By Annabelle Lee
INTERVIEW | Mohamad Ariff Md Yusof has an ability to appear at once wise and wide-eyed, energetic and elegant, and diplomatic while also direct.
This demeanour translates onto the pages of his latest book (“not a memoir!”, he insists) chronicling his eventful tenure – and ouster – as the Dewan Rakyat Speaker.
It was a Friday morning when we meet over Zoom.
Ariff was dressed in a casual, short-sleeved deep blue shirt. This writer was caught off-guard, unaccustomed to seeing him outside his gold-and-black speaker robes.
It has been 19 months since he made unenviable history as the first sitting speaker to be booted out.
Was Ariff inspired by fellow Sheraton Move casualty Tommy Thomas to write Parliament, Unexpected?
The former attorney-general released a memoir last year, which became a bestseller and the subject of a defamation lawsuit.
Ariff chuckled and answered ‘no’. He wanted to set the record straight on what happened and explain some of his decisions.
It was also, to quote a phrase from the book, aimed at “demystifying Parliament” for the benefit of the public.
Reform to prioritise confidence motions
In his book, Ariff takes pains to explain why he had rejected then interim prime minister Dr Mahathir Mohamad’s request for a special sitting at the height of the Sheraton Move crisis.
Eventually, it was the Yang di-Pertuan Agong who determined that Bersatu’s Muhyiddin Yassin had the majority to form a government after interviewing every single MP.
This motif would recur just 18 months later when the Perikatan Nasional administration dissolved. This time, the Agong determined that Umno’s Ismail Sabri Yaakob had the backing to be prime minister.
Ariff has since been criticised by the likes of Thomas for turning down Mahathir’s motion and enabling the prime ministership to be decided “outside of parliamentary democracy”.
During the interview, Ariff stood by what he did back in late February 2020.
To be in line with the Federal Constitution, Ariff agreed that one’s majority must be tested in the Dewan Rakyat but only after the Agong’s decision.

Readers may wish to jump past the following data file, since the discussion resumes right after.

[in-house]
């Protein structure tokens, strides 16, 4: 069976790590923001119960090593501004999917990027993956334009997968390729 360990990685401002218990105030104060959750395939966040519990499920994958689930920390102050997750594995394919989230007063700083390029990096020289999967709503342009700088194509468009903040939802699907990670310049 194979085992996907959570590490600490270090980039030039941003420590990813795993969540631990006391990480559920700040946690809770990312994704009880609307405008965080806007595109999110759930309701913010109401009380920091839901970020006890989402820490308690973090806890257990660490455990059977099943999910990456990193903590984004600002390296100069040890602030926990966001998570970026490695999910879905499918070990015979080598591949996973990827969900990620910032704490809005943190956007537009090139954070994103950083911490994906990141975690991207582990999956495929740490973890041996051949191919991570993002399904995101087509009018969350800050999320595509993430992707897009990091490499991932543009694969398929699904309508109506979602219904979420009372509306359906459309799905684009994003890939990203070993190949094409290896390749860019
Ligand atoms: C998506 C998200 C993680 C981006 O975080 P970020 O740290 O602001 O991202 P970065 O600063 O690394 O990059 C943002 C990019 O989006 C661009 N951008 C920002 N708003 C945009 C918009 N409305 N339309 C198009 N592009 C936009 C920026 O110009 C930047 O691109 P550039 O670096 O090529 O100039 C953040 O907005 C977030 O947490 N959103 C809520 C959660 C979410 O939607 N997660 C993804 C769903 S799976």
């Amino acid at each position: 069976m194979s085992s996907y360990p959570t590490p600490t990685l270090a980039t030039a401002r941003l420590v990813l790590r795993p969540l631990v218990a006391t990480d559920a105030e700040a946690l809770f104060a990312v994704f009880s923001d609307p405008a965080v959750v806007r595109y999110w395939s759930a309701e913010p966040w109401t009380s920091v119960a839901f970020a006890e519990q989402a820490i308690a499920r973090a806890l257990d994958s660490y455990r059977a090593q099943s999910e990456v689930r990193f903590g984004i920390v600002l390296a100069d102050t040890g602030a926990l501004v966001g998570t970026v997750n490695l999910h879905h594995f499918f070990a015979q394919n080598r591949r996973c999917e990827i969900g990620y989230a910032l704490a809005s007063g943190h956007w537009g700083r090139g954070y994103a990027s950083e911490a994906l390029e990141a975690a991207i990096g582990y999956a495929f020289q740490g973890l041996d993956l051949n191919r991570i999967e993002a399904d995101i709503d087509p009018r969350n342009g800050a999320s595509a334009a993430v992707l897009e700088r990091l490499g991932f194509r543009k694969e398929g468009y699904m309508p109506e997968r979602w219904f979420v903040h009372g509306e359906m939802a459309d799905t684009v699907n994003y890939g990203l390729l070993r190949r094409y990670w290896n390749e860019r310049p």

“Once the palace decides, whoever is deemed to have the majority according to the palace’s decision should now test their support in the House…
“There must be a vote of confidence in the House. It has to be tested in the House,” he said.
Neither Muhyiddin nor Ismail Sabri’s majorities have been tested via a vote of confidence.
Standing Order 15(1) states that government business takes precedence over other matters, a feature that can be used to drown out confidence motions.
For Ariff, this loophole needs to be closed.
“Reforming the House must include amendments to the Standing Orders to compel the calling of a vote of confidence. That must be given priority over all other orders of the House.
“We cannot live with the current provisions. The politicians will play around with it and then condemn the speaker for accepting the motion,” he said, speaking from personal experience.
“The rules must now be changed – or otherwise, you will never achieve stability,” he added.
Regrets, he has a few
Following the Sheraton Move, several MPs filed confidence motions against Muhyiddin, and Ariff accepted some of them.
Muhyiddin later filed a motion to have Ariff removed, infamously because “there was another candidate” for the speaker seat.
In his book, Ariff reveals that two ministers – Azmin Ali and Takiyuddin Hassan – had approached him while he was still in office and hinted that he should resign.
He declined on the basis that he was elected constitutionally and did not want to set a precedent whereby the speaker had to be changed if the government changed mid-term.
Conventionally, the seat is vacated when the speaker resigns, passes away or when Parliament is dissolved for a general election.
Ariff’s ouster marks the first time in Malaysian history that a speaker has been removed while in office for neither of those reasons.
During the interview, he appeared more incredulous than angry about the entire affair, calling it “extraordinary”.